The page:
The U.S. Justice Department has announced it is joining a lawsuit against Lance Armstrong, the cyclist who won the Tour de France seven times but was stripped of the titles because he used banned substances to boost his performance. The lawsuit, originally filed by fellow cyclist Floyd Landis under the whistleblower law, charges that Amstrong and his team defrauded the Postal Service by their illicit conduct. The post office sponsored the team from 1996 through 2004. But taxpayers and users of the mail -- meaning all of us -- have a few questions.

Why did the U.S. mail service sponsor a cycling team in the first place, a team that raced mainly in Europe? Why did it pay Armstrong and the team $30 million, as the Justice Department said it did? Evidently it figured the advertising value -- when Armstrong's exploits were covered in U.S. media -- was worth the expense. In fact, the Washington Post reports that studies done for the Postal Service claimed that the service gained at least $139 million in so-called "brand exposure" over four years. Why the post office needs brand exposure is another question. But its own studies evidently show that it got more than it paid for by sponsoring the team.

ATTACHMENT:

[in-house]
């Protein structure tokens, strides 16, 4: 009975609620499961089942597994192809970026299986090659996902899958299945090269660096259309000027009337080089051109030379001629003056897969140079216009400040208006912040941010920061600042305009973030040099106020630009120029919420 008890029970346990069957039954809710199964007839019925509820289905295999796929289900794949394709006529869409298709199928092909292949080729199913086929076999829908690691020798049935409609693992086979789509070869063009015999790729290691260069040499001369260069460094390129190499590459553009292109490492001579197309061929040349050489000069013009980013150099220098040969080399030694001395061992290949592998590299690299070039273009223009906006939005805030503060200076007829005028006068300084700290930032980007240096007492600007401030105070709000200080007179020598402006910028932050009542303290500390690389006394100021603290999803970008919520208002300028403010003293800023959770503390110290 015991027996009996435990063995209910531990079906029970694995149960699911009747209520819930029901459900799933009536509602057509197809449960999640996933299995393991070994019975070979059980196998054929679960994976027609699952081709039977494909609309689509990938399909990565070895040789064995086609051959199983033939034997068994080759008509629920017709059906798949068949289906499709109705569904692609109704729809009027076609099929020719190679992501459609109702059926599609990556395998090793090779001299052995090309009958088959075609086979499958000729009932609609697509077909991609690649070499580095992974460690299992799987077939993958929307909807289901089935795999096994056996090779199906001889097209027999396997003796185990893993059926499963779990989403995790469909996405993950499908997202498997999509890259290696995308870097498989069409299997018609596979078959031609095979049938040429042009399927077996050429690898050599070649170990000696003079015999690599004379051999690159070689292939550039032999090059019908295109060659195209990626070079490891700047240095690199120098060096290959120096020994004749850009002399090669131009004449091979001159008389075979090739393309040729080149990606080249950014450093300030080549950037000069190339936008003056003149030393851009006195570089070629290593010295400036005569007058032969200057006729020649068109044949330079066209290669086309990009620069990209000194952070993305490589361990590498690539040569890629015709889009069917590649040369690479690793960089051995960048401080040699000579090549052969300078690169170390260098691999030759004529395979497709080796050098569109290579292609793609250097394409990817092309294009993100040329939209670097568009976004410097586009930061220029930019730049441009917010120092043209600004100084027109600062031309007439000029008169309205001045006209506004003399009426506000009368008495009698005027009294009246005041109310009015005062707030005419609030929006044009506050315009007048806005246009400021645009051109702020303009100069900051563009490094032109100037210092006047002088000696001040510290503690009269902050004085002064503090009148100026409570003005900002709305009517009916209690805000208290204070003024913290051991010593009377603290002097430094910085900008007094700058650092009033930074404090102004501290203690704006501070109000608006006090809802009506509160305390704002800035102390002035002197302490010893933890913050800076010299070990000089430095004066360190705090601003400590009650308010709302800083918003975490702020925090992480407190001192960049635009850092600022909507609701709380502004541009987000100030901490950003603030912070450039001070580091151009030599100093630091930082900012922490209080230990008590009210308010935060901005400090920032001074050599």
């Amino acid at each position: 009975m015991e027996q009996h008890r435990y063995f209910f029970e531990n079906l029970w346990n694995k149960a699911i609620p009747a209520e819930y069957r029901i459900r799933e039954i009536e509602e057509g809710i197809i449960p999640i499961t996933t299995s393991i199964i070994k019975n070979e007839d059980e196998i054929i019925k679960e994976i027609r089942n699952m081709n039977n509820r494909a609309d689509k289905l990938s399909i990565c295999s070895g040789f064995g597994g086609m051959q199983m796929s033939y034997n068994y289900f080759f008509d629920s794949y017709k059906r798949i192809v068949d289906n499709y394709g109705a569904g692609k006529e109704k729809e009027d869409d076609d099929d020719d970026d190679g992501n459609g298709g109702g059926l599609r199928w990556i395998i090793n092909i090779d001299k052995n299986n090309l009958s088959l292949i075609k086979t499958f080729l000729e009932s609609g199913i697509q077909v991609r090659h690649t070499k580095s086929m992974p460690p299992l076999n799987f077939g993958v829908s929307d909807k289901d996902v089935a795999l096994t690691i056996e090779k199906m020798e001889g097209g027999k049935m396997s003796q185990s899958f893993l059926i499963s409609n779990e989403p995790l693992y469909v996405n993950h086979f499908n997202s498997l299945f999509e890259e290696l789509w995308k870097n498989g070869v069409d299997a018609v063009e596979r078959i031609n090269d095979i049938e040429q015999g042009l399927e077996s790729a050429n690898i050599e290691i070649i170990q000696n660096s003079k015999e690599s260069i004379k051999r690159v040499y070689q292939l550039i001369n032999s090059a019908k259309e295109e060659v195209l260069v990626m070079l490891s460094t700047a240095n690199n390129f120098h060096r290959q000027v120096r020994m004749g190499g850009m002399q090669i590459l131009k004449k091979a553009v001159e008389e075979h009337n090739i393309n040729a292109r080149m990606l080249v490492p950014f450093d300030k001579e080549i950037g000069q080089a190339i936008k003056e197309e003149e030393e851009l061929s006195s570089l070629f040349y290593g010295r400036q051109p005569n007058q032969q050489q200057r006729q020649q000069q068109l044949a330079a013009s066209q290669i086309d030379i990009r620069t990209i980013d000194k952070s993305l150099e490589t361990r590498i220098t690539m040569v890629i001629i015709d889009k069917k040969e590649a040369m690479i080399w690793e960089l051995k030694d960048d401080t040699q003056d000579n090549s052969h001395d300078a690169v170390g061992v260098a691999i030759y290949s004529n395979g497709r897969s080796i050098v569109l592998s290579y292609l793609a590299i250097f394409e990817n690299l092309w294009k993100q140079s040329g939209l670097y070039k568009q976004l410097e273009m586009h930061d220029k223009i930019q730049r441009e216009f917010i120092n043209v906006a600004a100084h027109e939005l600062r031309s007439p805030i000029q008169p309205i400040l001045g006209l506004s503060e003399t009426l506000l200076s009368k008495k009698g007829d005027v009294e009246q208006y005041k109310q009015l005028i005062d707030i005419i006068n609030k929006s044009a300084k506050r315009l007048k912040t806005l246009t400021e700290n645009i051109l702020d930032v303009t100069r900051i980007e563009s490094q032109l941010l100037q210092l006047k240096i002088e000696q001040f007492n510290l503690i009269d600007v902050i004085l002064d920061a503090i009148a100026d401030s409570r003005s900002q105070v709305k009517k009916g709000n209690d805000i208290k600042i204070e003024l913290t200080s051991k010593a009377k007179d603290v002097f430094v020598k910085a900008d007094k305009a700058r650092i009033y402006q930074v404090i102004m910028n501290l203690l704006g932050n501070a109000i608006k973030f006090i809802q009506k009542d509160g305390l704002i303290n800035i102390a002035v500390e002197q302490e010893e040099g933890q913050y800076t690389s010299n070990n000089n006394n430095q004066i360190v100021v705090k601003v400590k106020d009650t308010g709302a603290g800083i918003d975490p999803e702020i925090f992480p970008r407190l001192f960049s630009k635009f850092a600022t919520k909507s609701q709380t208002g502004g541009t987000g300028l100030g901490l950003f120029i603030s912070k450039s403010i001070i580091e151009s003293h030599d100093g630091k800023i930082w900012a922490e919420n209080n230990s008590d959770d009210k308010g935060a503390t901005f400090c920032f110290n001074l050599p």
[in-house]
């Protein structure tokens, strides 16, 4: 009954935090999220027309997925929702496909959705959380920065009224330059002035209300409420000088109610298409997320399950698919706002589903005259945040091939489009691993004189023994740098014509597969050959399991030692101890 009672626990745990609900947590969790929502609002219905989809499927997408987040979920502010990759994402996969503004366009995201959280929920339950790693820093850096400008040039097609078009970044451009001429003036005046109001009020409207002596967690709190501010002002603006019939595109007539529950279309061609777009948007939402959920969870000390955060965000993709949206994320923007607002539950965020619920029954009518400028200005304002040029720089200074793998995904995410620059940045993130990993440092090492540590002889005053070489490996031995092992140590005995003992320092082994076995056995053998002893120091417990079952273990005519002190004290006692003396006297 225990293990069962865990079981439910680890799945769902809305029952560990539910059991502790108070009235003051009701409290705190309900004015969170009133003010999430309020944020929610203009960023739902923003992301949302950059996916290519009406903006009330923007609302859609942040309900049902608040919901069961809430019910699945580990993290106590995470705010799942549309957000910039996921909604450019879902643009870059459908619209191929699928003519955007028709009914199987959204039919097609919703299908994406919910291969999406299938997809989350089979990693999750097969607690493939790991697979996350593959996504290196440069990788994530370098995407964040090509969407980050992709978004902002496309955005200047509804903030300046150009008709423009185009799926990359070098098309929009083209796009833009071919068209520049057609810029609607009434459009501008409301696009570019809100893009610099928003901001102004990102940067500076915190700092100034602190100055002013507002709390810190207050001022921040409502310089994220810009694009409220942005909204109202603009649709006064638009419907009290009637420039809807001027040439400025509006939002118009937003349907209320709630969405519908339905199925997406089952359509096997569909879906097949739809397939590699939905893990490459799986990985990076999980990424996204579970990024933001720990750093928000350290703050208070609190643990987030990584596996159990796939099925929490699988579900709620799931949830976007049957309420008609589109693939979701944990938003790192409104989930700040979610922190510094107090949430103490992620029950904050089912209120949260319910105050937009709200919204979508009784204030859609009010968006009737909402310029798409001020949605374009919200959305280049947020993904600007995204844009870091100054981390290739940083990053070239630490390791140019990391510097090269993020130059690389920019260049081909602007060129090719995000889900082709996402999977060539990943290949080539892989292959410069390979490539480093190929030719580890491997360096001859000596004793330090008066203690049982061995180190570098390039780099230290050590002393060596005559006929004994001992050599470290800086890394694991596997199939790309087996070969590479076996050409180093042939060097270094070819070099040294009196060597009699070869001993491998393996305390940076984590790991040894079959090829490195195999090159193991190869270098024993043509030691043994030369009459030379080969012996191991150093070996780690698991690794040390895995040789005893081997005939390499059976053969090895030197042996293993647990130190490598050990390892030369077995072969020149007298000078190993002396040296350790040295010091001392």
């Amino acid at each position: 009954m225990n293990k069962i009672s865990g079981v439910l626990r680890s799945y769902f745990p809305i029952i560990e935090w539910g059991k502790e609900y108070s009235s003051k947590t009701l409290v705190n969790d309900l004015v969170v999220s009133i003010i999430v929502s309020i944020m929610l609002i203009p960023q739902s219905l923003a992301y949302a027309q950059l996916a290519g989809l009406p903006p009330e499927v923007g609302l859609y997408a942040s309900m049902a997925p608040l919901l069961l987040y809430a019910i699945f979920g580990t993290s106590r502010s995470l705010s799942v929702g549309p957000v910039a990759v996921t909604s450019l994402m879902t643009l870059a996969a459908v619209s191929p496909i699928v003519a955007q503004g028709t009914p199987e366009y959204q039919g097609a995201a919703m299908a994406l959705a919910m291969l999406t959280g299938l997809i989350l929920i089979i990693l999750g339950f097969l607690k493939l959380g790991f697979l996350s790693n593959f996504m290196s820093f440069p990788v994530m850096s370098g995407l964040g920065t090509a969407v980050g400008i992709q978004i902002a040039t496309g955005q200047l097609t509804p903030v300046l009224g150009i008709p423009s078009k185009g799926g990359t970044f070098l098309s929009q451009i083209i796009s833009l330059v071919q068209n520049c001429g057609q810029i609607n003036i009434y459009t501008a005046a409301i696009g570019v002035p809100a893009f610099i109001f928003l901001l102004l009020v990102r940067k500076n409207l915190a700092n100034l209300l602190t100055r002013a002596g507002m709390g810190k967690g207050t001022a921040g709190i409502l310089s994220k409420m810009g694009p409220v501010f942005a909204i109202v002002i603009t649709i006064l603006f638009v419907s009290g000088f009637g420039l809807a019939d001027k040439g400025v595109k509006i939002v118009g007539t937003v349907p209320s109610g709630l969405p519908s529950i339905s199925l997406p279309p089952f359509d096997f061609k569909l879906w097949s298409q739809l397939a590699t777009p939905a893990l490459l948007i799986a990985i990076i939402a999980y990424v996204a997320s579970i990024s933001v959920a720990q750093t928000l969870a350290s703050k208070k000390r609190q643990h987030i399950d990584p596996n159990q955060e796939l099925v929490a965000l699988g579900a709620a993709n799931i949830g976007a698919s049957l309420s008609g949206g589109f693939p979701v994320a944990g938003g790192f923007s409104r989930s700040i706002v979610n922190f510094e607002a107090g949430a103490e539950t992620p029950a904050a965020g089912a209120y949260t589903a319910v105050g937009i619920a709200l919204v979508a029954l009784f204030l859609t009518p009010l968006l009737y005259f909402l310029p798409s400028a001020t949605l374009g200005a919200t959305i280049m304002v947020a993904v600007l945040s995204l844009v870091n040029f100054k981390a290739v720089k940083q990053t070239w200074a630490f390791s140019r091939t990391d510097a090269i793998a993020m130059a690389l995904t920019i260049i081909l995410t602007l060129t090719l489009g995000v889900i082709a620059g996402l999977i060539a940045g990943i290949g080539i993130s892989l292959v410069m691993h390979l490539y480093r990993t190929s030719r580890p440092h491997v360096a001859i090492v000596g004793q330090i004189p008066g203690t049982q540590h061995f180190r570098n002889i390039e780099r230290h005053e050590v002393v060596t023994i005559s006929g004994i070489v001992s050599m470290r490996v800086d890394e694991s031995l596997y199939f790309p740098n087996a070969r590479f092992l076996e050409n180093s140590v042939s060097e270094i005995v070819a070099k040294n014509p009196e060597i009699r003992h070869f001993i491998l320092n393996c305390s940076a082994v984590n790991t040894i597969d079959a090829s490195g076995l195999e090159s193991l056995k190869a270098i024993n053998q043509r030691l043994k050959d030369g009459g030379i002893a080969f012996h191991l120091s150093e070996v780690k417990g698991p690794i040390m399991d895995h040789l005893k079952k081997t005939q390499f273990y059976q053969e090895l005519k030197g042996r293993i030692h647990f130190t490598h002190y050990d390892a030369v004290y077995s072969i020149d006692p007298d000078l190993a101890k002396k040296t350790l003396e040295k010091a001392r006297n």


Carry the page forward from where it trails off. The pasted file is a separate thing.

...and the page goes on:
This suit should be thrown out. Nobody forced Landis to join the doping, and the post office itself was not damaged, either then or now. What cycling needs is a "truth and reconciliation" process to make up for many years of lies. Suits like this don't help. They cause everybody to lawyer up instead of coming clean. (hh)

Obama and the ‘first responders’

The White House posted this photo on its  website.

The White House posted this photo on its website.

Firefighters and police lined up behind President Obama on Feb. 19, when he made a speech at the White House blaming House Republicans for not preventing automatic budget cuts he and Congress had agreed to before.  "Emergency responders like the ones who are here today," the president said, "their ability to help communities respond to and recover from disasters will be degraded." He cited other calamities too: less border protection, letting criminals go instead of prosecuting them, teachers being laid off, and parents unable to find day care. It's hard to see how all that can result from a slowing in the overall increase of federal spending. But just how is the federal budget linked to local fire departments?